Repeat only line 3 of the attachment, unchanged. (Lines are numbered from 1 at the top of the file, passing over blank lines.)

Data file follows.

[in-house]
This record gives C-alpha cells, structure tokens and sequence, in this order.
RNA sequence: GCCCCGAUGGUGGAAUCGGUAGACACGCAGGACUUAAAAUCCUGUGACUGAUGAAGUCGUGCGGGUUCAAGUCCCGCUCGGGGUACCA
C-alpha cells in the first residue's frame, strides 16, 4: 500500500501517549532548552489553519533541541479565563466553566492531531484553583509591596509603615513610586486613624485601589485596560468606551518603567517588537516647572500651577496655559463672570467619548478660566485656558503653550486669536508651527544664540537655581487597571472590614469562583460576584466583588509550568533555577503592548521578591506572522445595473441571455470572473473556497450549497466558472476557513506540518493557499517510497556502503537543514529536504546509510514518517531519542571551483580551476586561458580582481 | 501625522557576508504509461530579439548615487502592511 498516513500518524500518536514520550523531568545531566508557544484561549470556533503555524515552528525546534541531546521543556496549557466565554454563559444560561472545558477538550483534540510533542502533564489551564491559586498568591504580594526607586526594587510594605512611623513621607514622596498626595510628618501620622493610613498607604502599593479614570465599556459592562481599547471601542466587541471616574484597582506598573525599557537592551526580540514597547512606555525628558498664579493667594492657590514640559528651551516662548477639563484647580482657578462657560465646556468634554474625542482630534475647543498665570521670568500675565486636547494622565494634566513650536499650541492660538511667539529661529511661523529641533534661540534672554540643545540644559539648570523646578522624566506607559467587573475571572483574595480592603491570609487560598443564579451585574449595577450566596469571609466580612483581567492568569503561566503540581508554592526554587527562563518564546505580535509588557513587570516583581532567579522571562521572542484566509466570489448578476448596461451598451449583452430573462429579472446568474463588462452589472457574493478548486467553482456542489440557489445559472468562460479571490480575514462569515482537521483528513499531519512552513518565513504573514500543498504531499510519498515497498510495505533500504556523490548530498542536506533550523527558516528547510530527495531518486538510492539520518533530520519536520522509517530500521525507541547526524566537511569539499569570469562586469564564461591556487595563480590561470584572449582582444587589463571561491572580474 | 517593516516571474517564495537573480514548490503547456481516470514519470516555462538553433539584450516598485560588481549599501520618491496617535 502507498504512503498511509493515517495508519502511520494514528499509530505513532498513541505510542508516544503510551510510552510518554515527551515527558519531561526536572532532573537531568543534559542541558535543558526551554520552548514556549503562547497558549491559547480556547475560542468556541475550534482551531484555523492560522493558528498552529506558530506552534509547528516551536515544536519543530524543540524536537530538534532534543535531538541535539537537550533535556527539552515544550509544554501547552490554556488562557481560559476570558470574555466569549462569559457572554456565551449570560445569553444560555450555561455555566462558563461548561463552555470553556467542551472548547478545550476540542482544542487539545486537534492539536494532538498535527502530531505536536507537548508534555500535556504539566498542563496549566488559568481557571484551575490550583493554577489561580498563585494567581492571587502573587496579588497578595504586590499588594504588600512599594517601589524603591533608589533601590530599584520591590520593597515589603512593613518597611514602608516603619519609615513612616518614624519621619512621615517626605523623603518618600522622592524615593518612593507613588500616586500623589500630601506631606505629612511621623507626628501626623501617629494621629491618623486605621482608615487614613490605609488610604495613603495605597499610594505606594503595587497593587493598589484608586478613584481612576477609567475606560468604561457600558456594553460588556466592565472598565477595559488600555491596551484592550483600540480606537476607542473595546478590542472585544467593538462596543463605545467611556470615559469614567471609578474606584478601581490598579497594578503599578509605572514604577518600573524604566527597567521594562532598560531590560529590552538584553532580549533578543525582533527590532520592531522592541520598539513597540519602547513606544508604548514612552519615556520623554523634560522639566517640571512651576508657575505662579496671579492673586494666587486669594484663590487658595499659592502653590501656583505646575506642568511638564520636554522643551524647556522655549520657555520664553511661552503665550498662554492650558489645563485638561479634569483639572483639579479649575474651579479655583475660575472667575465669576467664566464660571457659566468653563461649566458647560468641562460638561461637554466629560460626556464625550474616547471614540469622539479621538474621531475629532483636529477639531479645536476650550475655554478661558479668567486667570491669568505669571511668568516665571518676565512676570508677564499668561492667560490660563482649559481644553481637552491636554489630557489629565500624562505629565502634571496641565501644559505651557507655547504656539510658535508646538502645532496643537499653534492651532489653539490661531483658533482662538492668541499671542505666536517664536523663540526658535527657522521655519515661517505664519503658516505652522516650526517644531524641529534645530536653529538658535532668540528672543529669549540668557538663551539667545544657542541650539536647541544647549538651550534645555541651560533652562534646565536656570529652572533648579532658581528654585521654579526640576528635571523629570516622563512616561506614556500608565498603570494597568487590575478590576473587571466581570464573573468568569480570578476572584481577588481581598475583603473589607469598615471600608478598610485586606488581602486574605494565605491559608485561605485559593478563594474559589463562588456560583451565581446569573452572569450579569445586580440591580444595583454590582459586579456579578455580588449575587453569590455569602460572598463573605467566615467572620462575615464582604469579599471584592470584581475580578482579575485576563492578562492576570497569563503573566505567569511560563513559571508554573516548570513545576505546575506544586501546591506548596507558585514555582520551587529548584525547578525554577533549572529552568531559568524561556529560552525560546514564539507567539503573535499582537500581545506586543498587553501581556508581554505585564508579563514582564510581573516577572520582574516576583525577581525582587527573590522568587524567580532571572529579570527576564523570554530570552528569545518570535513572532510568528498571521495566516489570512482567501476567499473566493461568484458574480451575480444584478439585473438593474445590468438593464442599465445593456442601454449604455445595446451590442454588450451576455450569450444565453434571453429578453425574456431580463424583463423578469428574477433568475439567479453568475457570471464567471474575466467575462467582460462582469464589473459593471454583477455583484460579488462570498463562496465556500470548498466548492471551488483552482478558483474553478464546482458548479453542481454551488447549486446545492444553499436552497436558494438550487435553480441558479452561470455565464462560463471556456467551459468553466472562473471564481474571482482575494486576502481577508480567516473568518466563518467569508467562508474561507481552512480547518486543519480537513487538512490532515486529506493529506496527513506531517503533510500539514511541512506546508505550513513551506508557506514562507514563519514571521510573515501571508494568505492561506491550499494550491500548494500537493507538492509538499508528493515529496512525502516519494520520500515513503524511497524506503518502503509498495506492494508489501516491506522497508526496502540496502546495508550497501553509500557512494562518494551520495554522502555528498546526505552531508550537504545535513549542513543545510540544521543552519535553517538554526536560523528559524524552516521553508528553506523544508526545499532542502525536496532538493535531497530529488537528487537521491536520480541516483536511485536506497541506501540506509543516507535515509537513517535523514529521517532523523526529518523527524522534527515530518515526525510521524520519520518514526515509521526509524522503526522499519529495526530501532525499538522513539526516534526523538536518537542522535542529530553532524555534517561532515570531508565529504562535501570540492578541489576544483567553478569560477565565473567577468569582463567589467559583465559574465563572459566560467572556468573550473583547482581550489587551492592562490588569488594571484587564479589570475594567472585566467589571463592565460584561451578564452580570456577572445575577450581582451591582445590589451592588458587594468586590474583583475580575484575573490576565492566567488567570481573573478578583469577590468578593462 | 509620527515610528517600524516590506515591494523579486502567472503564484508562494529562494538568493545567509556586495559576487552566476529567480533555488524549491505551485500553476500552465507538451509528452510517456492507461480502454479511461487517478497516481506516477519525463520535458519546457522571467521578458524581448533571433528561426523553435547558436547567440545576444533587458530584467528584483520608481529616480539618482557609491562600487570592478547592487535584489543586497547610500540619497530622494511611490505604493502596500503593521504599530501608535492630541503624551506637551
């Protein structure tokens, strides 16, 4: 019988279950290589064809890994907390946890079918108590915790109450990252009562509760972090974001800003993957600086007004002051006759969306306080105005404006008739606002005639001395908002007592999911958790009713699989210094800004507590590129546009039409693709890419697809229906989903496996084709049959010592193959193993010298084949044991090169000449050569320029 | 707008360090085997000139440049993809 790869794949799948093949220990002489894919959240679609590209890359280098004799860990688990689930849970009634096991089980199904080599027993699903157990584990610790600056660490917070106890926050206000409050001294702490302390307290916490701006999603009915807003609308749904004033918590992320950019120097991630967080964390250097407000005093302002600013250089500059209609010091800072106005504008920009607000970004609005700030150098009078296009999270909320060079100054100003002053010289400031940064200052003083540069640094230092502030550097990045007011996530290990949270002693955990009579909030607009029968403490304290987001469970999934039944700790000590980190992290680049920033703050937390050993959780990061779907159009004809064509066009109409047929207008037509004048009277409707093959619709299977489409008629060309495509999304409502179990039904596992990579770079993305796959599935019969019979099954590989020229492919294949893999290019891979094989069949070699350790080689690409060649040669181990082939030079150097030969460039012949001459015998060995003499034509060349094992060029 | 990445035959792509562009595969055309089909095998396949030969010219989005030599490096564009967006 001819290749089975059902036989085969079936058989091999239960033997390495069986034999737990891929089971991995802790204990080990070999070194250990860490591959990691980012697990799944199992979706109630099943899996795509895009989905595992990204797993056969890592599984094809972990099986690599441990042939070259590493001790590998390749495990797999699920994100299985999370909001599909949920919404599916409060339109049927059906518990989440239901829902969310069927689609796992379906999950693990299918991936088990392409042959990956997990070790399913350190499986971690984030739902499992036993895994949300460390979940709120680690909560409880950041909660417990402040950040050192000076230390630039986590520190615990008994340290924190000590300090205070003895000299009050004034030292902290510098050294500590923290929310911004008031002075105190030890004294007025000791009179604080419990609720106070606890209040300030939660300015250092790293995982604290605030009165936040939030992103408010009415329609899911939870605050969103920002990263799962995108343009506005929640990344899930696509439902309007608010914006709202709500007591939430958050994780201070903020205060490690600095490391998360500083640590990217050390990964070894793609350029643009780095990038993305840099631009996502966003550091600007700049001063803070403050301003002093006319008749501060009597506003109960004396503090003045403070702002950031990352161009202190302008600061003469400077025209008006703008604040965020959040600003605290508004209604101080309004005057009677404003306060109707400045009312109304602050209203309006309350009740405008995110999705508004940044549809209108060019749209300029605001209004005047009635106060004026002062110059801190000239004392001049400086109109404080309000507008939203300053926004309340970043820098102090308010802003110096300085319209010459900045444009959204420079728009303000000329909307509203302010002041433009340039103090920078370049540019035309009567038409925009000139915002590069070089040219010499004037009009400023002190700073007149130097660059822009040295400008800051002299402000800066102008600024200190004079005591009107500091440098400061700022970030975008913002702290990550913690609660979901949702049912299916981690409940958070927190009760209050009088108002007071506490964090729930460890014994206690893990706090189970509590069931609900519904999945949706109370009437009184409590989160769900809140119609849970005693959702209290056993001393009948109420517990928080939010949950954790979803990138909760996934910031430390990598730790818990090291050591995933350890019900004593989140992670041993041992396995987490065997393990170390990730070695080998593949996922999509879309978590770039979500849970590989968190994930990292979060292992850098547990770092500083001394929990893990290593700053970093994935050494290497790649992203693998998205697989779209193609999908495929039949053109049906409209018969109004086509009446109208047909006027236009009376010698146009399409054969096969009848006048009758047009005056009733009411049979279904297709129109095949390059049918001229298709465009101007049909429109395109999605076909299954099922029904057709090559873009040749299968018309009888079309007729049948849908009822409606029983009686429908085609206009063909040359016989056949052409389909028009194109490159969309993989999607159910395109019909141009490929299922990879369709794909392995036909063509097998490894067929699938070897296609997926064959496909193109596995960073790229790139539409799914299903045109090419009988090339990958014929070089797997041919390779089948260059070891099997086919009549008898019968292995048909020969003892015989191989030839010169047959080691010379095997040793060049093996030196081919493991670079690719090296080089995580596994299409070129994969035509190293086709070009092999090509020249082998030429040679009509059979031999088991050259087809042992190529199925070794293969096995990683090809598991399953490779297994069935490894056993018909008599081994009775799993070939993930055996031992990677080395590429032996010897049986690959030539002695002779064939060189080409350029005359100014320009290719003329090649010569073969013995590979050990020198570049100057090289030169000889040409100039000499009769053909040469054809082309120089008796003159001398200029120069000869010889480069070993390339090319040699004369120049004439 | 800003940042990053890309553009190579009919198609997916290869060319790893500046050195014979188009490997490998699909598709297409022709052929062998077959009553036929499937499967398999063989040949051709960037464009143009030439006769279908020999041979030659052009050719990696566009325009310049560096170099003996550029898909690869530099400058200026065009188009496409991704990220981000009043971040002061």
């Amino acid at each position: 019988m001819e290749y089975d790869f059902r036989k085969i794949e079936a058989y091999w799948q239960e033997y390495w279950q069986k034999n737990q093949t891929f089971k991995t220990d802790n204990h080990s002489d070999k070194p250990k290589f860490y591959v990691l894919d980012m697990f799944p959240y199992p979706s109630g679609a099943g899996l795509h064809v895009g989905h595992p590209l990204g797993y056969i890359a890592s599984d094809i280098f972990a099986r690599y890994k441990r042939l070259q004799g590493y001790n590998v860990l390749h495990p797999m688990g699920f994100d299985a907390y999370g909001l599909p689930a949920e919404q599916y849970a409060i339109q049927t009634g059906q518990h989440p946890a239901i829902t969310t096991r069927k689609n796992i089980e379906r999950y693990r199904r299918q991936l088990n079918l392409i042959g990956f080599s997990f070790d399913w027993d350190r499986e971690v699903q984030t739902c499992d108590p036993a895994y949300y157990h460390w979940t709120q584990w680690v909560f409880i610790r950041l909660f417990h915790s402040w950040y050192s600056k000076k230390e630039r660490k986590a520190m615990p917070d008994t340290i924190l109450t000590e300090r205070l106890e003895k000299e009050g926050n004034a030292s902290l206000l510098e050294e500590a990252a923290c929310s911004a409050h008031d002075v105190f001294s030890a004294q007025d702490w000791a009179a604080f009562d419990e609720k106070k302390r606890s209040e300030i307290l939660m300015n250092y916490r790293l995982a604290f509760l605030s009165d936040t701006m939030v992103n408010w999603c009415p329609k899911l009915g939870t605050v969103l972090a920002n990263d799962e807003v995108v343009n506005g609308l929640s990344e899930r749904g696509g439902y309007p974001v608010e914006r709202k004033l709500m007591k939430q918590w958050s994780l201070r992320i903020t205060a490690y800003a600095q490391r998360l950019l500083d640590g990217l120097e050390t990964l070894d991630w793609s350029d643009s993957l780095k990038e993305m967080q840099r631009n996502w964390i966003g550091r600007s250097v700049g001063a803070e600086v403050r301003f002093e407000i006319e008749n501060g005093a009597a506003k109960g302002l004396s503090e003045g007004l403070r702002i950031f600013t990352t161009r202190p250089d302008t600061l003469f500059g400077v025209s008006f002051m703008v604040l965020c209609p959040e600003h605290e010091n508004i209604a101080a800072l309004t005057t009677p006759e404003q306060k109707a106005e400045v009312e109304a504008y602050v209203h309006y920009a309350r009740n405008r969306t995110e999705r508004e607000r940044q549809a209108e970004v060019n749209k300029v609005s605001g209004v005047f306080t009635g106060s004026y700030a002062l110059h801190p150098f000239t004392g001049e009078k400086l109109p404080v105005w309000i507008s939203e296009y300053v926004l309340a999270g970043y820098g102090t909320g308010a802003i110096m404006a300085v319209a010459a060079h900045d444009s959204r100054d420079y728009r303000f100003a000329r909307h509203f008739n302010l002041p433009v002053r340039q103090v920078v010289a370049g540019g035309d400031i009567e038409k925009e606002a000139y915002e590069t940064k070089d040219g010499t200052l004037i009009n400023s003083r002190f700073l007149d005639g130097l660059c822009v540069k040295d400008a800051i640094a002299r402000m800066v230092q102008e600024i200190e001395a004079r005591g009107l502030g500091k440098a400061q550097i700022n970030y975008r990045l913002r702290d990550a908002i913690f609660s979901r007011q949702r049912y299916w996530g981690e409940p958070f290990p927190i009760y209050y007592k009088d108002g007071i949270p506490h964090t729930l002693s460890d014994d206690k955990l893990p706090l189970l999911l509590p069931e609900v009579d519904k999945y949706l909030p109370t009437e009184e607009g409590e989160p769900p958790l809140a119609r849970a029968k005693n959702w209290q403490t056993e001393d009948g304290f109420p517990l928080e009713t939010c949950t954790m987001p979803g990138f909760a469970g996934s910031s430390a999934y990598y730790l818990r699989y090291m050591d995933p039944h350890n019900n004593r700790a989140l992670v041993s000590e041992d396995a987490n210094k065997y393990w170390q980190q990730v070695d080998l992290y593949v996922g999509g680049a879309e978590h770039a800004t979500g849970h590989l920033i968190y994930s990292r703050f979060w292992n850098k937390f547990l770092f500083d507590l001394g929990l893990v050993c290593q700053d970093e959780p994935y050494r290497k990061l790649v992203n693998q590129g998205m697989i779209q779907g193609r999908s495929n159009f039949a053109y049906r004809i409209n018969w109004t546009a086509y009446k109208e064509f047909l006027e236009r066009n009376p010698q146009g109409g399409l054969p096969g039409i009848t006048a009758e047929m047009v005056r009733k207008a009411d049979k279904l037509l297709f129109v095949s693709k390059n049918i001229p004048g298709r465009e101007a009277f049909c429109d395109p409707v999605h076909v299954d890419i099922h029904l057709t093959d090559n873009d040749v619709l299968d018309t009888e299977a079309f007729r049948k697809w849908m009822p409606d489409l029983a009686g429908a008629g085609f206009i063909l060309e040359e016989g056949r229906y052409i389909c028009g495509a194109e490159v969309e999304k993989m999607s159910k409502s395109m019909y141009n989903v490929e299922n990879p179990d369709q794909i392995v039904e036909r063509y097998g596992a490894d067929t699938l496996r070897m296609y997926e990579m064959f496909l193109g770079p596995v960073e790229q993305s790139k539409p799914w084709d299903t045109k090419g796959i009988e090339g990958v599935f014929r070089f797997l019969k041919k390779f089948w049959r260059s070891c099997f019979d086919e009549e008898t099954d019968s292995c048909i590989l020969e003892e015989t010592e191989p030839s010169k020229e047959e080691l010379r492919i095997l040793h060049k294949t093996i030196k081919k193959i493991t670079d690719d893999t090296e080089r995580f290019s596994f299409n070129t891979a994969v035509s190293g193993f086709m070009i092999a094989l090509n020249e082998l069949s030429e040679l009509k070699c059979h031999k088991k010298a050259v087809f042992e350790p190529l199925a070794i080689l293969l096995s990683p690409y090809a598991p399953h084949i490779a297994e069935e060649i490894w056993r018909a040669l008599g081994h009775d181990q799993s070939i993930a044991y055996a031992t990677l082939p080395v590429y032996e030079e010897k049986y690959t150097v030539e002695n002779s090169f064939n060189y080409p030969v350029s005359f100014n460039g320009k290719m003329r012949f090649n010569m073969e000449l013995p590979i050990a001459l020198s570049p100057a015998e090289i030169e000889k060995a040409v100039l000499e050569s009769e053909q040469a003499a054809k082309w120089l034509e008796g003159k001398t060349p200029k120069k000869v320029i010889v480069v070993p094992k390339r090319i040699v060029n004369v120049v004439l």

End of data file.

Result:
RNA sequence: GCCCCGAUGGUGGAAUCGGUAGACACGCAGGACUUAAAAUCCUGUGACUGAUGAAGUCGUGCGGGUUCAAGUCCCGCUCGGGGUACCA